As the world's longest-running sitcom, The Last of the Summer Wine, comes to an end on BBC television this weekend, why not download one of ViewRanger's GPS guided walking routes around Holmfirth - home to the show.
Routes include "A Taste of the Summer Wine" from AA Publishing, and "Holmfirth - Last of the Summer Wine Country" from Walkingworld.
Walkingworld's "Holmfirth - Last of the Summer Wine Country" is a fantastic short circular walk focused on the Last of the Summer Wine village of Holmfirth. It allows you to see some of the landmarks made famous by the long-running programme and also takes you through the varied, deeply valleyed countryside for which the area is famous.
The AA's "A Taste of the Summer Wine" tells us that Holmfirth and the Holme Valley have been popularised as "Summer Wine Country". The whimsical TV series, starring the trio of incorrigible old buffers Compo, Foggy and Clegg, has now been running for a quarter of a century. These larger-than-life characters, going back to their second childhoods, have proved to be an irresistible formula in the hands of writer Roy Clarke. Last of the Summer Wine was first seen in January 1973, as a one-off Comedy Playhouse episode. The response was so good that a six-part series was commissioned. The rest is history, with Summer Wine becoming the UK's longest running comedy programme. The cast have become familiar faces around Holmfirth. So much so that when Londoner Bill Owen (lovable rogue 'Compo') died in 1999 at the age of 85, he was laid to rest overlooking the little town he had grown to call home. Bill Owen's real-life son Tom joined the cast to play Compo's long lost son, and together with plenty of newcomers, the series seems to have plenty of life in it yet. Visitors come to Holmfirth in their droves, in search of film locations such as Sid's Cafe and Nora Batty's house. But Holmfirth takes its TV fame in its stride, for this isn't the first time that the town has starred in front of the cameras. In fact, Holmfirth very nearly became another Hollywood. Bamforths - better known for its naughty seaside postcards - began to make short films here in the early years of the last century. They were exported around the world to popular demand. Local people were drafted in as extras in Bamforths' overwrought dramas. Film production came to an end at the outbreak of the First World War and, sadly, was never resumed.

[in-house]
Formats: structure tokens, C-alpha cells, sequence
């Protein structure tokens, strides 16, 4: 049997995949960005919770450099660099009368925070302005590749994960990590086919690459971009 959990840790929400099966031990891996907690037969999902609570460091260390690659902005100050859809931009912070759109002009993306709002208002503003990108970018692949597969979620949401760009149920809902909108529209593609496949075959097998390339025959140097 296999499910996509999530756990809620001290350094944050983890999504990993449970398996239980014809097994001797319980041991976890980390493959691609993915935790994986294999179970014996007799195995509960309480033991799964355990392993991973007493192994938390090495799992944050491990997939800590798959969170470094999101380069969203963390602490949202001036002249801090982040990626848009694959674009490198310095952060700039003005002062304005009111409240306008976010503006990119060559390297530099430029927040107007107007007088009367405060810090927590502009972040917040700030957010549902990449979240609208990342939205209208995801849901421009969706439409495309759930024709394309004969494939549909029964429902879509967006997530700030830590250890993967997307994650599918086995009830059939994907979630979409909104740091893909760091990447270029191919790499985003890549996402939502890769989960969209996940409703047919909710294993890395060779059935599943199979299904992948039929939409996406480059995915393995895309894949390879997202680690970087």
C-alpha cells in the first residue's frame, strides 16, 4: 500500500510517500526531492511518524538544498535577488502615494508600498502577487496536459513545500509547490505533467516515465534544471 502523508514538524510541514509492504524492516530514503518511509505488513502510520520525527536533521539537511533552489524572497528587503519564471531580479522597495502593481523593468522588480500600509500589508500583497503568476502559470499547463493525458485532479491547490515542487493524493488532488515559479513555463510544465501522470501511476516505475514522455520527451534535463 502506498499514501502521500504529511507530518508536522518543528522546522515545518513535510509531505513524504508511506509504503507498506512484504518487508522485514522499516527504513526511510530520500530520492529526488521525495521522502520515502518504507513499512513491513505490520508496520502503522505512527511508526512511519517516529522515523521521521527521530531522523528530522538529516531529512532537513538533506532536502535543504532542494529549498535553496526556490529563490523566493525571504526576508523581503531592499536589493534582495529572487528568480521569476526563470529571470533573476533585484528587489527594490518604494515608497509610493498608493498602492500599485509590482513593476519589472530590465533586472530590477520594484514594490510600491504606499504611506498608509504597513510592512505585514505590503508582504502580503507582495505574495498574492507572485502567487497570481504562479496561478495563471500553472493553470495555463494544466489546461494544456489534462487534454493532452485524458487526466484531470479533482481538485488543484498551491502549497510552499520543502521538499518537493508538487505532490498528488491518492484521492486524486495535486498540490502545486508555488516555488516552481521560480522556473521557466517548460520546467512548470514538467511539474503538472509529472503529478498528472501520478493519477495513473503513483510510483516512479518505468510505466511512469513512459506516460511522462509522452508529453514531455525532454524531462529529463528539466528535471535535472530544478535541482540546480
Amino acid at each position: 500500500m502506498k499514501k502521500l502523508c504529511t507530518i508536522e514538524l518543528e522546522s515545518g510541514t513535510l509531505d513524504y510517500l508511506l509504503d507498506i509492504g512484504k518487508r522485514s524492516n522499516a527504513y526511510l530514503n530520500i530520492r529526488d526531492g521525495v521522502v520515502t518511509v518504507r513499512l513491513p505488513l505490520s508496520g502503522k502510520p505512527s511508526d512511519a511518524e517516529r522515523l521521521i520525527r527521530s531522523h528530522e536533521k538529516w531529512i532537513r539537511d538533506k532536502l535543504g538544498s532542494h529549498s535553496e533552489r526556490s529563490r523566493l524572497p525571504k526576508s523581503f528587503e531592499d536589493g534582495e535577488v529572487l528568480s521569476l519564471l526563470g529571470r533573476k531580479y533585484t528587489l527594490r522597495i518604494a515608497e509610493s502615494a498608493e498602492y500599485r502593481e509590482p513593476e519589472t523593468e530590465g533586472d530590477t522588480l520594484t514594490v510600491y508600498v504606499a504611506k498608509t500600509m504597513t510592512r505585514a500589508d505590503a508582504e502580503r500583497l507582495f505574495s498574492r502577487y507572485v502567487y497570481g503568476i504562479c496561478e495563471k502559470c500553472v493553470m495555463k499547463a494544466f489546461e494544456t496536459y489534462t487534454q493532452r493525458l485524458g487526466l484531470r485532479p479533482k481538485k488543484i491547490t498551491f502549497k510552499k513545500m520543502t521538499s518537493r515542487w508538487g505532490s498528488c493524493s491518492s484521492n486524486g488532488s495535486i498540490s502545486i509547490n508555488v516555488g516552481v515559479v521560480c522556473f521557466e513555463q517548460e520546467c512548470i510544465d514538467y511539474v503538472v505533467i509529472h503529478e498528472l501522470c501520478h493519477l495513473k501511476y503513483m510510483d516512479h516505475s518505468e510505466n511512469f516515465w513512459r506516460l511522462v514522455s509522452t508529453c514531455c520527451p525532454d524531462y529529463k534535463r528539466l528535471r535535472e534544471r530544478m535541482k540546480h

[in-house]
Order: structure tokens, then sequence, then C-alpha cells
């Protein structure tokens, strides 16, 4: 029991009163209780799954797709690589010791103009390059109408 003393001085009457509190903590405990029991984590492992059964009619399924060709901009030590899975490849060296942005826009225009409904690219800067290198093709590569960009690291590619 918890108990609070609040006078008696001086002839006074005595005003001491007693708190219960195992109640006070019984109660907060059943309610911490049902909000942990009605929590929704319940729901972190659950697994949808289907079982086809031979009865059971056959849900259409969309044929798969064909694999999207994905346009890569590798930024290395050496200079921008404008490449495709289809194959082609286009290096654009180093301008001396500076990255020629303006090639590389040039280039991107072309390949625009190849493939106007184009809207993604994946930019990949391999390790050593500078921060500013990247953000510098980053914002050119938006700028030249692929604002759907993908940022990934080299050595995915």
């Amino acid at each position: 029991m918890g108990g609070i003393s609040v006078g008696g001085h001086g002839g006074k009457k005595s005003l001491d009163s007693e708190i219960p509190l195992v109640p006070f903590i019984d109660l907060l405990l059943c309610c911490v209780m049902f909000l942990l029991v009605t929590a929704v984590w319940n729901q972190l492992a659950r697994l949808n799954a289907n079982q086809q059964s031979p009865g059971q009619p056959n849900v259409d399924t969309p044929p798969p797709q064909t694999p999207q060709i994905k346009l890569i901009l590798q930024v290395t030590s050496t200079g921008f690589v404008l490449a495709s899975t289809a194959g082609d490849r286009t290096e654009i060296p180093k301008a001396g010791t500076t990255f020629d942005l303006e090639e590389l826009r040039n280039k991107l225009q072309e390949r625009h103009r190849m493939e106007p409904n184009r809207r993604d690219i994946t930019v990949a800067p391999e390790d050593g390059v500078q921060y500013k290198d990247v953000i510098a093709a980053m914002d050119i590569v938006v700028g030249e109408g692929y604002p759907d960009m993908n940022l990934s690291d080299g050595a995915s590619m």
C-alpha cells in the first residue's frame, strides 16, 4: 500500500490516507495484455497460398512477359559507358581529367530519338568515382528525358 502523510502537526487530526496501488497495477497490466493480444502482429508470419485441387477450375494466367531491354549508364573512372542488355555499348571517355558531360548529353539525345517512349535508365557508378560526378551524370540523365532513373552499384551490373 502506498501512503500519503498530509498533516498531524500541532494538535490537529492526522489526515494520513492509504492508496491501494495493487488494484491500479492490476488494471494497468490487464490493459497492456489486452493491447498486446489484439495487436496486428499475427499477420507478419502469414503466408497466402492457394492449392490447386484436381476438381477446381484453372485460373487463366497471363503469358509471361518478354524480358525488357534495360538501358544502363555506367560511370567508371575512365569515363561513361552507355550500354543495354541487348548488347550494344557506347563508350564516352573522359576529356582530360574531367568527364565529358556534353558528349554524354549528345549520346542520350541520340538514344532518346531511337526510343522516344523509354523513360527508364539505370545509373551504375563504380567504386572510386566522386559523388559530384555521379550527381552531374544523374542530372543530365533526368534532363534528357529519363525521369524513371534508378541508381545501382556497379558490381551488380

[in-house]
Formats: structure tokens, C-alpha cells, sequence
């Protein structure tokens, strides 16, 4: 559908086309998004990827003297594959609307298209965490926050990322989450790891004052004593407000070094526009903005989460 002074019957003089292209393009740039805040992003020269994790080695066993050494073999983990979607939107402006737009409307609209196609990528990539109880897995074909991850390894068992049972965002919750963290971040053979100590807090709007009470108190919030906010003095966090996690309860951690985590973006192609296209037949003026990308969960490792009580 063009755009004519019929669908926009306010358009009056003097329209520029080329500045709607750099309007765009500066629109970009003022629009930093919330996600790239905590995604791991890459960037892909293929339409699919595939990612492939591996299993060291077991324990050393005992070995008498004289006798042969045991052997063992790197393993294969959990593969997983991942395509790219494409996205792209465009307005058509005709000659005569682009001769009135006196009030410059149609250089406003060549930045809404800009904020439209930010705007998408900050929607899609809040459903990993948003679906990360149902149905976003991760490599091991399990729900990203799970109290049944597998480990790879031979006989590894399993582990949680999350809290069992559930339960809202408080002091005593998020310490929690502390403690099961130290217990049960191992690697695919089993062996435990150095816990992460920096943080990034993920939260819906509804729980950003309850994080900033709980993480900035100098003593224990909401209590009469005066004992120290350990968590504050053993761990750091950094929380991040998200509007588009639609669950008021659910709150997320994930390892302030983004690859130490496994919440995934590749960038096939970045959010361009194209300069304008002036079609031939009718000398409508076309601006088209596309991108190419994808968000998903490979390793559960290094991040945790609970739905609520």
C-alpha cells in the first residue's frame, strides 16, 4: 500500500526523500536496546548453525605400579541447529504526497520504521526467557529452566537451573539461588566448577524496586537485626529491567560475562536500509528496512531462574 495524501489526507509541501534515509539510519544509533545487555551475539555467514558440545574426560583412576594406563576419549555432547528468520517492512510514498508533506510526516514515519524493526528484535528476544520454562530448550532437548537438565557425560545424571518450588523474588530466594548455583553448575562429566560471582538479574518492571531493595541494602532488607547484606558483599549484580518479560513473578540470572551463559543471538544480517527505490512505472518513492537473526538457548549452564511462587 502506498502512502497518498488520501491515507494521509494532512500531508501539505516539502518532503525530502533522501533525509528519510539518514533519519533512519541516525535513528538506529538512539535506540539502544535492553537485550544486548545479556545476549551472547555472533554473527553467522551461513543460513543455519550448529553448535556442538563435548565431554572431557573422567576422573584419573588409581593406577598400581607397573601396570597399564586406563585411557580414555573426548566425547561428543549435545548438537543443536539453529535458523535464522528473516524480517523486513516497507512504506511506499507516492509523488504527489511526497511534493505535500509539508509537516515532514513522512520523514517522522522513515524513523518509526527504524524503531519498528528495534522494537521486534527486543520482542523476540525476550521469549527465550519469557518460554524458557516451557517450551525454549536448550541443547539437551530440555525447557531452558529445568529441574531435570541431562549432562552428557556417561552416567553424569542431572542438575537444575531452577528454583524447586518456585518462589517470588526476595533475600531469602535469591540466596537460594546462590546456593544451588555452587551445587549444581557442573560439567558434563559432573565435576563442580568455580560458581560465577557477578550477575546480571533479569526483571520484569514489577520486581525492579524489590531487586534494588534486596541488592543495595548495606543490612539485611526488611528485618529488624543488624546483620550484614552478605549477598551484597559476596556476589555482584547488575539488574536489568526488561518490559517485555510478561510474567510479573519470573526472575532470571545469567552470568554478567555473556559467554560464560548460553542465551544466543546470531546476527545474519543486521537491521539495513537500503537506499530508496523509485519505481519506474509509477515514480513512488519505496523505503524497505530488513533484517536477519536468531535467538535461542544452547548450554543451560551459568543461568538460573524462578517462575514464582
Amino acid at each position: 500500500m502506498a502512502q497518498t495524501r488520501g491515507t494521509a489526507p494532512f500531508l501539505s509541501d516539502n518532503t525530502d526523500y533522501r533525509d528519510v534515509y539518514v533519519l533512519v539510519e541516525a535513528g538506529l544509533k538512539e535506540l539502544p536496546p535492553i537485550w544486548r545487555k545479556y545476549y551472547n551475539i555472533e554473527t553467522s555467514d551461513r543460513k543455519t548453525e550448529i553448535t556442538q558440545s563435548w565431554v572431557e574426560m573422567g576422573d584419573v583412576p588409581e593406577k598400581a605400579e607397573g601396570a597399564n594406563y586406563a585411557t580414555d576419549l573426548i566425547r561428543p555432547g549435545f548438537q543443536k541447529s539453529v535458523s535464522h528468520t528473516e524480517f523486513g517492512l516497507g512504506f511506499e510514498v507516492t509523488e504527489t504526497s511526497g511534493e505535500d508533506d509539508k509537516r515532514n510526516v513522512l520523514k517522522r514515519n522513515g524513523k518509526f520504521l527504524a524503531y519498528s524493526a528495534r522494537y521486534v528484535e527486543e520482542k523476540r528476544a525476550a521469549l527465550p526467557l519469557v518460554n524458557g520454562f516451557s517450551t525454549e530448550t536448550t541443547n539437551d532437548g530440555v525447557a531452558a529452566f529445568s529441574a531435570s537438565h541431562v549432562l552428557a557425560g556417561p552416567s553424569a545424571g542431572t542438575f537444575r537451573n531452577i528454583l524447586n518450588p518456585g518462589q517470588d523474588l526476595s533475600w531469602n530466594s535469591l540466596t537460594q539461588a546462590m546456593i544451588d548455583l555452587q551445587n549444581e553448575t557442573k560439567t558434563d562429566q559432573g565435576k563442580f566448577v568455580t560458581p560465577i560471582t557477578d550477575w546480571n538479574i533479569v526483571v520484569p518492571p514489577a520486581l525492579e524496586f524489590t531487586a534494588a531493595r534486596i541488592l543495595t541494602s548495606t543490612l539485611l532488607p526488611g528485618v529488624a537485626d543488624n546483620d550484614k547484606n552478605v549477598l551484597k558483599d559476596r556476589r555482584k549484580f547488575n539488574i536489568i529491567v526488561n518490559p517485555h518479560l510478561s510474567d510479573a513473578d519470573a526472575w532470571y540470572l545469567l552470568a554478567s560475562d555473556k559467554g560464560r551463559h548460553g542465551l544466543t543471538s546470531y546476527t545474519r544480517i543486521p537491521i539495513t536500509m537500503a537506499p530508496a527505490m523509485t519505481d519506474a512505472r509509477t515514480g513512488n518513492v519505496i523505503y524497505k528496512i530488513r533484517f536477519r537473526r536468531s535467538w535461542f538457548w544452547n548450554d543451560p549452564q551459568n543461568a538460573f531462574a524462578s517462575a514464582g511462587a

To discover these routes in ViewRanger, search for "Holmforth" under Routes > Search by Text.